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Monday, May 15th, 2017 by Braden Cook
Well, this was going to be named "The Science Behind a Broken Foundation" but there is not too much science behind why foundations need to be repaired. The main scientific principles that deal with foundation issues and repair deal with force, pressure, and water. Since there is not too much science to talk about in foundation repair (at least on a simpler level) we are going to go through the causes of foundation repair. We will, as in the last blog, break down this blog into three main parts, each part going over the causes of each different type of foundation problem someone may encounter.
The first foundation problem someone may run into is foundation settlement. Settlement is basically the movement a home experiences when the soil below your home shifts and moves because of the weight of a home. Conveniently, there are three different causes of foundation settlement; drying and shrinking of soil, wetting and softening of soil, and the compression of poorly compacted fill soil. Drying and shrinking of soil is pretty self-explanatory, but is commonly caused by a few different things. The two main ways that drying and shrinking of soil happens is through drought and maturing trees. A drought is, of course, a lack or percipitation. This lack of water begans to slowly dry out the soil, which causes the soil to begin to shrink. Maturing trees are a big one because the more trees you have and the bigger they get, the more water they all need. This again dries out the soil and when the soil shrinks, it creates an open space for your home to settle in.
The next cause is quite the opposite, being the wetting and softening of soil. There are, again, two different ways that the wetting and softening soil occurs; heavy rain and flood conditions and poor drainage. The first obviously can cause a lot of problems, if there is an excess of rain or flooding, the ground becomes soft and easily manipulated. Another cause of the softening of soil is poor drainage. Your area may not be getting a lot of rain, but if you don't have the correct drainage or you drainage system has malfunctioned, the water that pools next to your home can cause the soil around your home to get soft. This soft, pliable soil allows the home to sink down into it.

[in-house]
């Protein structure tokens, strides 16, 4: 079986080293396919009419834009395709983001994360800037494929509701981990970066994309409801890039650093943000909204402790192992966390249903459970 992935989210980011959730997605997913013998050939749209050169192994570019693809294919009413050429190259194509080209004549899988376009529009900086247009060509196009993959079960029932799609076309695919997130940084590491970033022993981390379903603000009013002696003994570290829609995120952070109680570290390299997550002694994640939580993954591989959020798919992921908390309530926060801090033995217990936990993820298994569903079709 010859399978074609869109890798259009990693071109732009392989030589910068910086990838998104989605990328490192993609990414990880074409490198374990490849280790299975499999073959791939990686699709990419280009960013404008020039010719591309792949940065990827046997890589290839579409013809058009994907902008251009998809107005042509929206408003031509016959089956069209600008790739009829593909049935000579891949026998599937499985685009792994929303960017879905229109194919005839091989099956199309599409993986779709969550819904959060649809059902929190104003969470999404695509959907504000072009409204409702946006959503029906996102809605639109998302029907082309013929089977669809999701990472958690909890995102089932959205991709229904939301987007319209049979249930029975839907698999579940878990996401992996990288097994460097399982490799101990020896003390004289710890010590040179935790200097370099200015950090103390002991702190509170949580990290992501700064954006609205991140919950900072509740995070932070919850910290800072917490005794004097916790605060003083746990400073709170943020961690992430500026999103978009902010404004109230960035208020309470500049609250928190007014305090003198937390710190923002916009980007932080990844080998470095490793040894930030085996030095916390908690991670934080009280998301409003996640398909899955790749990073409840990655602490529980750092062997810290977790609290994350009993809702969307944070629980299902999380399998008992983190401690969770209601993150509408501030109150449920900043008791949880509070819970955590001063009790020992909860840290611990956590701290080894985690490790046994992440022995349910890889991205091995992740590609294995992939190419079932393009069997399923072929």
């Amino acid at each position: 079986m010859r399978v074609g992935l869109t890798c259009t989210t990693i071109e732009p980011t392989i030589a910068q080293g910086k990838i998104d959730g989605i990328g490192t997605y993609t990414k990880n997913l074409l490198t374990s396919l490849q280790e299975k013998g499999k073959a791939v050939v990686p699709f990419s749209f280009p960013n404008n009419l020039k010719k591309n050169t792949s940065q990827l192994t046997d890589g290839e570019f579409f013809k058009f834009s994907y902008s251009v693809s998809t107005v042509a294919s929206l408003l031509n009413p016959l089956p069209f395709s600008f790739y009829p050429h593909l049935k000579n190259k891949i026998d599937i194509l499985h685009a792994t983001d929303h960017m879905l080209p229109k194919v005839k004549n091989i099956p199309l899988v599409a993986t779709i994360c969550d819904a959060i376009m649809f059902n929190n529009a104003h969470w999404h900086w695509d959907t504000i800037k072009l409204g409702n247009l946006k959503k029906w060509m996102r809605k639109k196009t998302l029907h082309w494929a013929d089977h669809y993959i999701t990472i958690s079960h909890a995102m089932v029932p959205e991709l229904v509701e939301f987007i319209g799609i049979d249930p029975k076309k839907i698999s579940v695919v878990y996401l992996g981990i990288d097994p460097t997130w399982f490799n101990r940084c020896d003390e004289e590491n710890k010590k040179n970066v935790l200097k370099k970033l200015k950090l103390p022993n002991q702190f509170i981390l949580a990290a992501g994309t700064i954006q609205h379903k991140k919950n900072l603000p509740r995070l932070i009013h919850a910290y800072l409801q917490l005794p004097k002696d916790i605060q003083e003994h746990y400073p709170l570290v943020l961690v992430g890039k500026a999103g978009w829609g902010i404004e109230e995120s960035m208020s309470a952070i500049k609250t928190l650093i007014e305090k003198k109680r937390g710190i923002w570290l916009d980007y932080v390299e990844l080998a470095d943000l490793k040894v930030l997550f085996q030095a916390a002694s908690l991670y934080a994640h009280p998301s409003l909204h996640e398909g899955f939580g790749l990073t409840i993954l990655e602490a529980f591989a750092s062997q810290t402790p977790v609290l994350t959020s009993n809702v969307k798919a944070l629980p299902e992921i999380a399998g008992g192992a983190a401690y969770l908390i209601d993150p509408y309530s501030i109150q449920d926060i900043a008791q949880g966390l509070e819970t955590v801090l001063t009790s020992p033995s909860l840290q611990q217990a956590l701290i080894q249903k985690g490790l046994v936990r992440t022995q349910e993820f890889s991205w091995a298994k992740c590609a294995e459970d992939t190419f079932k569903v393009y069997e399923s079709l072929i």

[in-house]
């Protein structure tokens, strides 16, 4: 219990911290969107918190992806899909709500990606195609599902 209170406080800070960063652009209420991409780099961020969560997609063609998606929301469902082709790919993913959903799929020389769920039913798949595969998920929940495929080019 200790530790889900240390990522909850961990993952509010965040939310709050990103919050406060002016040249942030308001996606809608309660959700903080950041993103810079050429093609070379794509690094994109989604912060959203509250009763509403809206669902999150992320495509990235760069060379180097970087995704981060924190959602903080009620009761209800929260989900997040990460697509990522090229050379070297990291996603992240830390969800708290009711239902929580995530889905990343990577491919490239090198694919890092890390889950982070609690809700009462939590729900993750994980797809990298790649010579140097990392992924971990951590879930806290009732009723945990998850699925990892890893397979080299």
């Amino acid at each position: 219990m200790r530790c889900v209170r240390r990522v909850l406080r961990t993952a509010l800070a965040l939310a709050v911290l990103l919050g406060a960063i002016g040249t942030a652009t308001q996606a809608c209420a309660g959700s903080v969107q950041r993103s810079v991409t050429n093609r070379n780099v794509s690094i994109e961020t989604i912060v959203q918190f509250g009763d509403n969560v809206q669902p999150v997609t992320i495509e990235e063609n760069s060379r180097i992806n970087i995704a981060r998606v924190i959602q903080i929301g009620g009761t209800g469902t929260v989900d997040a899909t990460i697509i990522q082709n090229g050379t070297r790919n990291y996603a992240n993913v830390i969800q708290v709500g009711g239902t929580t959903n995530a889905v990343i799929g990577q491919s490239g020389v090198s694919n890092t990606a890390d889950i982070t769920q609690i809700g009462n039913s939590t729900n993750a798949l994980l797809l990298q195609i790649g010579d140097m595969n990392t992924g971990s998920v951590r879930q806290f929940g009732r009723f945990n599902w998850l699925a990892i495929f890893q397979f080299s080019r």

The last cause of foundation settlement is the compresssion of poorly compacted fill soil. Basically what this means is that when a neighborhood is being constructed, dirt is moved around or brought in to help make the whole area more level. Sometimes this soil is not compacted well enough, it has room to compress, especially when it has the weight of a home on top of it.
Sagging floors are a huge foundation problem, that many homeowners face at some point in their lives. The three main causes of sagging floors are: existing columns being spaced too far apart, weakened floor joists and girders, and the settlement of existing columns. The first one causes sagging floors because there is not enough support for the floor. When the columns are too far apart, the beams are overloaded with the weight of the home and everything in it. Weakened floor joists/girders are usually caused by excess moisture and humidity. The moisture penetrates the wood and begins to soften it. With the weight of the home on the wood, it can easily start to be damaged and cause the floor to sag. Last but not least, sometimes existing columns will begin to settle. The columns will settle for any of the same reasons as mentioned above, however when these columns sag, the floor joists and girders (which are supported by the columns) tend to go with it.
Surprise, surprise! There are three main causes for bowing walls in the home which include; frost, expansive clay soil, and the most "exciting" one, hydrostatic presure. You could probably guess what each of these mean and why they can be detrimental, but as always, we will still go through them. Frost can cause basement walls to bow because of what happens to water that freezes....it expands! This increased pressure on the outside basement walls can cause them to bend and bow. The most interesting one is the clay soil. Clay can hold a lot of moisture which is not necessarily a bad thing, however because it can constantly dry and get wet, it can begin to put more and more pressure on a basement wall. One of the more common ways that walls begin to bow in homes is through hydrostatic pressure, which sounds really cool and maybe even dangerous. That being said, besides the danger it can bring to your home and basement walls, it is actually pretty simple. Hydrostatic pressure is the pressure exerted by a fluid due to the force of gravity. So basically what this means in relation to your home is that, as water begins to build up in the soil around your foundation, more and more pressure will be exerted against the wall.
Hopefully all of this made sense to you and you now understand why such strong and well-built homes can be so easily damaged. Wait for our next installment of the foundation series, how we can help you fix all of these problems!